Of particular concern is the differential treatment of Cuban-born members of the Florida Bar. The fine print on the promotional materials state that “Cuban born travelers, please contact Cuba Cultural Travel prior to mailing your deposit and registration form. Fees associated with special visas for Cuban born travelers are not included.” When one of our members inquired as to what these additional steps were, he was told that there “are rules the Cuban government has set in place” and therefore, he had to apply for a special permit. The permit application process requires an additional fee and a myriad of information, including a “reference in Cuba (must know exact name and address).” It is outrageous that the Florida Bar would acquiesce to Cuba’s policy which, clearly, remains intent on tightly controlling the nature of any allegedly “open” cultural exchanges between Cubans and Americans, and on prohibiting the type of “tourists” who might inconveniently bring to light Cuba’s deplorable human rights.

Another significant concern is the branding of this excursion as a “cross-cultural educational exchange,” with a glaring absence of any education on the disgraceful human rights issues facing Cubans on the Island. The promotional materials for this excursion claim that ILS “promises” to include high-level discussions regarding . . . human rights.” Yet, the cast of “prominent” members that the ILS has selected to “educate” members of our Bar fails to include even one member of the Cuban dissident movement or one human rights activist.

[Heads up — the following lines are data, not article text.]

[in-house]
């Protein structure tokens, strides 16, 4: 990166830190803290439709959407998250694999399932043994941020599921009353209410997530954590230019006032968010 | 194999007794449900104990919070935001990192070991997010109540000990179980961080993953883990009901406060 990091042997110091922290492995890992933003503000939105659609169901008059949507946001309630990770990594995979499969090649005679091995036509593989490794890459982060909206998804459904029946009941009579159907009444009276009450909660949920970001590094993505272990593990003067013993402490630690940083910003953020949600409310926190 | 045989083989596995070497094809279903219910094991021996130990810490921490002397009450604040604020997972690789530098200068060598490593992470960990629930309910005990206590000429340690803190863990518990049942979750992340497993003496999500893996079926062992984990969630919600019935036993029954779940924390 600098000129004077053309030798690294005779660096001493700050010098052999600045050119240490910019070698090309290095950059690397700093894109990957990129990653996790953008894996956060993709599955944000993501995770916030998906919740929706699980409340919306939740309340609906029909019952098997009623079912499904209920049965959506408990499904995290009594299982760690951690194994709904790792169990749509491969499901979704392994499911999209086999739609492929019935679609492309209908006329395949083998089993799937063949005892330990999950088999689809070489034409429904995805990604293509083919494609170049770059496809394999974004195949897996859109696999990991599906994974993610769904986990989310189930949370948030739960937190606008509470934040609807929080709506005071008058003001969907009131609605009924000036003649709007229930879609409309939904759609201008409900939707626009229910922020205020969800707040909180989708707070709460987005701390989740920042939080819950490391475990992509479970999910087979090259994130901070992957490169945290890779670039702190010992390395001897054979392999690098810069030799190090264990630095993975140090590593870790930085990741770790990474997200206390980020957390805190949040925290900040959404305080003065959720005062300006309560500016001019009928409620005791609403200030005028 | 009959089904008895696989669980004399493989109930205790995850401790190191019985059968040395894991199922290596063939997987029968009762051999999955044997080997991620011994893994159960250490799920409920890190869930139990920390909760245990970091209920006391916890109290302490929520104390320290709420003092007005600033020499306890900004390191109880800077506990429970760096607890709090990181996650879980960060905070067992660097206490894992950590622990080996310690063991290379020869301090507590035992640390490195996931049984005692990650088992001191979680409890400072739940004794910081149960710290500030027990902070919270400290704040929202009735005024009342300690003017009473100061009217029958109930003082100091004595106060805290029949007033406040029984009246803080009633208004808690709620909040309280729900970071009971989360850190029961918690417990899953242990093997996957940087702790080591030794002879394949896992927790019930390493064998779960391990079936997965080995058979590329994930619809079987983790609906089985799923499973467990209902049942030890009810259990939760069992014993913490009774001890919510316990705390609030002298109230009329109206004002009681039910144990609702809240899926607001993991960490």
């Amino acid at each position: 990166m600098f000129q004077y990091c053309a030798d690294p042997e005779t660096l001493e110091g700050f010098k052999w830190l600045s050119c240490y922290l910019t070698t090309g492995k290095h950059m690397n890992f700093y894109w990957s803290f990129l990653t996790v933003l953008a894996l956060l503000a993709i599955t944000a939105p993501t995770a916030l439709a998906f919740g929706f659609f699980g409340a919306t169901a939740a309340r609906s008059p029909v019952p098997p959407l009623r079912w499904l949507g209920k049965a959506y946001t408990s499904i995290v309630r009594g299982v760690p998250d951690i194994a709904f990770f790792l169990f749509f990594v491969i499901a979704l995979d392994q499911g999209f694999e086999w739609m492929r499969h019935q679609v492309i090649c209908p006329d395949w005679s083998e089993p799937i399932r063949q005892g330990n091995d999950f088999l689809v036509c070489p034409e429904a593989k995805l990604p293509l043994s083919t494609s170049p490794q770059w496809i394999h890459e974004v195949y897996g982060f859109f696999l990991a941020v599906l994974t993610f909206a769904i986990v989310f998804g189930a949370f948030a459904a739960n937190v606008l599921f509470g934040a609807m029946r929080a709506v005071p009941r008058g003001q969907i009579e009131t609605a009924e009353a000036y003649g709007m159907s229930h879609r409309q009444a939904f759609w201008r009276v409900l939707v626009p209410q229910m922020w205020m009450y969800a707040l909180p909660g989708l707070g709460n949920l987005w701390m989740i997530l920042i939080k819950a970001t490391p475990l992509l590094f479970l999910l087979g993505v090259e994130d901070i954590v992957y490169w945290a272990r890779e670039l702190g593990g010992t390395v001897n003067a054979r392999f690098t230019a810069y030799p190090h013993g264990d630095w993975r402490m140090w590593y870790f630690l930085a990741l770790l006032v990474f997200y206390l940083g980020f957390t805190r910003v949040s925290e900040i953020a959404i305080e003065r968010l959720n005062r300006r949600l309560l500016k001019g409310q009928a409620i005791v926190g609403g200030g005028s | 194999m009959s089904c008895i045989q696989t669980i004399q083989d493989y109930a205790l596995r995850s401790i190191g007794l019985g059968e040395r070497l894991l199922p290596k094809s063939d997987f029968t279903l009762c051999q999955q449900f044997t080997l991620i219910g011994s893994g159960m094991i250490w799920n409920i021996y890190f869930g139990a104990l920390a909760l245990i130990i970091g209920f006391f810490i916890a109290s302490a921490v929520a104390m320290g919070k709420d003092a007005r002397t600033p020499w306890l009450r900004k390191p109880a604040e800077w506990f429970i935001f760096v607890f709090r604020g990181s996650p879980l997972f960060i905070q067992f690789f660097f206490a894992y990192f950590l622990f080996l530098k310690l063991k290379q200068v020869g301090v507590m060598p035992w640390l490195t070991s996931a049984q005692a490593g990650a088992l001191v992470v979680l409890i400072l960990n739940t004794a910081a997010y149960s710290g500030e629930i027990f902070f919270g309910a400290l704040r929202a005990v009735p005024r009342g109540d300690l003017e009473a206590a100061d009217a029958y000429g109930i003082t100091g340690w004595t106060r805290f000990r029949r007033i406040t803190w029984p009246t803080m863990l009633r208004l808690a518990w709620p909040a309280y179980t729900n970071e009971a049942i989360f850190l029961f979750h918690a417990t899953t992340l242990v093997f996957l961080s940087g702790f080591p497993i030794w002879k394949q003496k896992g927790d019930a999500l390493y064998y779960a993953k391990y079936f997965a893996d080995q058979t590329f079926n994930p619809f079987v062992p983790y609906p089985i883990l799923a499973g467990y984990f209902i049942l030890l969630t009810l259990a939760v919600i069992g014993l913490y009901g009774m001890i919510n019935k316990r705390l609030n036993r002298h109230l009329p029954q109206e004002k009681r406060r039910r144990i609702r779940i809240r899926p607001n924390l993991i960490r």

In order to promote liberty and freedom for the Cuban people––and if the true intent of the excursion is at least in part to educate members of our Bar on Cuba’s human rights––we suggest that the travelers take time to meet with members of the Cuban dissident movement, human rights activists, and others fighting for freedom in Cuba. To that end, we suggest meetings with, among others: the Damas en Blanco (The Ladies in White), a dissident group comprised of the wives and mothers of Cuban political prisoners who march through Havana in protest every Sunday after attending Catholic mass, resulting in their arrest and detention on an almost weekly basis; Antonio Rodiles, head of Estado de SATS (a forum which was created in July 2010 to encourage debate on social, cultural and political issues in Cuba), who organized and submitted a petition to Cuba’s National Assembly demanding that the Cuban Government ratify international covenants on human, civil, and economic rights, and who was savagely beaten by Cuban agents in July of 2015, a few days before the opening of the U.S. embassy in Cuba; Dr. Oscar Elias Biscet, who received a U.S. Presidential Medal of Freedom for his efforts promoting human rights in Cuba; Jorge Garcia Perez Antunez, a former Amnesty International prisoner of conscience and human rights activist; and, Ivan Hernandez Carrillo, a former Amnesty International prisoner of conscience and labor leader.